2023 NCAA tournament region preview: Midwest

The Midwest Region features Houston, Texas, Xavier and Miami, the latter of which Duke beat in the ACC tournament semifinals.
The Midwest Region features Houston, Texas, Xavier and Miami, the latter of which Duke beat in the ACC tournament semifinals.

With the first round of the NCAA tournament set to tip off Thursday, the Blue Zone breaks down each of the four regions, taking a look at all the possible Cinderella stories and heavyweights vying for a place in the Final Four in Houston. Check out our previews for the West, South and East regions as well:

The No. 1 seed: Houston

The Cougars, who opened as one of the odds-on favorites to win it all, finished the season 31-3 and remained near the top of the AP poll throughout the season. Sporting the No. 11 and No. 4 adjusted offensive and defensive efficiency ratings in the country, respectively, Houston sits at the top of KenPom’s rankings. However, standout guard Marcus Sasser left the AAC semifinal game with an apparent groin injury, did not play in the Cougars’ AAC final loss to Memphis (the No. 8 seed in the East) and enters the NCAA tournament with his status currently unknown. He averaged 17.1 points per game and has scored at least 20 points in 12 games this season. His absence was felt in the team’s loss to the Tigers, as the Cougars shot just 31.3% and 24.0% from behind the arc. 

This creates a tricky outlook for the top seed in the Midwest. If Sasser returns fully healthy, Houston can make a run to play the Final Four in its home city. However, if they play without Sasser, the Cougars are vulnerable to an upset at the hands of any number of talented teams in the region.

The other contenders: The lone star state

The biggest challenger to Houston comes in the form of an interstate foe. Texas, the No. 2 seed in the region, enters the NCAA tournament after thoroughly beating Kansas in the Big 12 conference championship. Winning perhaps the most talented conference in the country, the Longhorns present a scary matchup with experienced guards and plenty of practice playing against quality opponents. However, to advance past the second region, Texas may have to defeat yet another strong Texan team in No. 7-seed Texas A&M. The Aggies had an up-and-down year in the SEC, but made it all the way to the conference championship game before falling to top overall seed Alabama.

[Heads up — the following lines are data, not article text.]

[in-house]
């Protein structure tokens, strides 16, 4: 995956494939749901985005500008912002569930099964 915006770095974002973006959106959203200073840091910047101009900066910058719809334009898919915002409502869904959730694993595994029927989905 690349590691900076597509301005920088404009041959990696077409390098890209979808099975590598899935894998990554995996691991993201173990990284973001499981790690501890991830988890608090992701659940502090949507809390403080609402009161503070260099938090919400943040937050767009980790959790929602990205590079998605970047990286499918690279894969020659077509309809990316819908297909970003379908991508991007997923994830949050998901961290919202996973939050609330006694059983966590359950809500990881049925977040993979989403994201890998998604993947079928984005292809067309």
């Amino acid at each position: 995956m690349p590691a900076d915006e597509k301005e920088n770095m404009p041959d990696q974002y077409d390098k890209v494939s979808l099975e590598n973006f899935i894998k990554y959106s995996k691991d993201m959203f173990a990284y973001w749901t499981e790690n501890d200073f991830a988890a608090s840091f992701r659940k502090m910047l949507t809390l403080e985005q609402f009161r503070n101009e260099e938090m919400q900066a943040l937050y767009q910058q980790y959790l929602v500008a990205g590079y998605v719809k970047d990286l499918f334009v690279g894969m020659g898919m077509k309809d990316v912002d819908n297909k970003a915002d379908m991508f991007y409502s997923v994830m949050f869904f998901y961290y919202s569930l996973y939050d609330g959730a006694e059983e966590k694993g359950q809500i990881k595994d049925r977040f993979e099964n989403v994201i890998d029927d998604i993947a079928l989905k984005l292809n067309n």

Xavier and Miami, the No. 3 and No. 5 seeds, respectively, are talented teams that also have injury concerns. Forward Zach Freemantle is out for the season for the Musketeers and Norchad Omier, after sustaining a foot injury in the ACC semifinal against Duke, may not be available for the Hurricanes. This may play to the strengths of No. 4-seed Indiana, whose star Trayce Jackson-Davis can take advantage of mismatches in the post. All three teams play first round games against capable mid-majors, but they each have the talent to make a deep run. The Midwest is anyone’s game, but don’t be surprised if a school from Texas comes out on top.

The potential Cinderella: Drake

Coming from the former conference of tournament sweethearts Loyola Chicago, the Bulldogs present a No. 12 seed no one wants to play. While Drake does not have Sister Jean, it is led by 6-foot-7 Tucker DeVries, who averages 19.0 points per game and shoots an efficient 38.7% from deep. In addition, the Bulldogs have six other players that average at least seven points per game, and in their 77-51 MVC tournament championship game victory against Bradley, Garrett Sturtz scored 12 points on a perfect 5-of-5 from the field. After DeVries, a sophomore, the team’s next four leading scorers are all either seniors or graduate students. Experience and efficiency mean even more in March.

If Miami is not at full health, Drake has a real chance to pull off the first upset, but its path from there gets more difficult. The Bulldogs would have a potential matchup against No. 4-seed Indiana and then a contest against the aforementioned Cougars. However, do not count out Drake to make it past the first weekend and bust a few brackets.

The regional narrative: Wide open

More so than any other region, the Midwest is truly anyone’s game. The question marks surrounding the health of key players and the potential for upsets creates a region that emulates the chaos of March. There are more than five teams that could realistically come out of this bracket, so keep an eye out for some nail-biting, last-second finishes.

Dom Fenoglio | Assistant Blue Zone editor

Dom Fenoglio is a Trinity sophomore and an assistant Blue Zone editor of The Chronicle's 119th volume.


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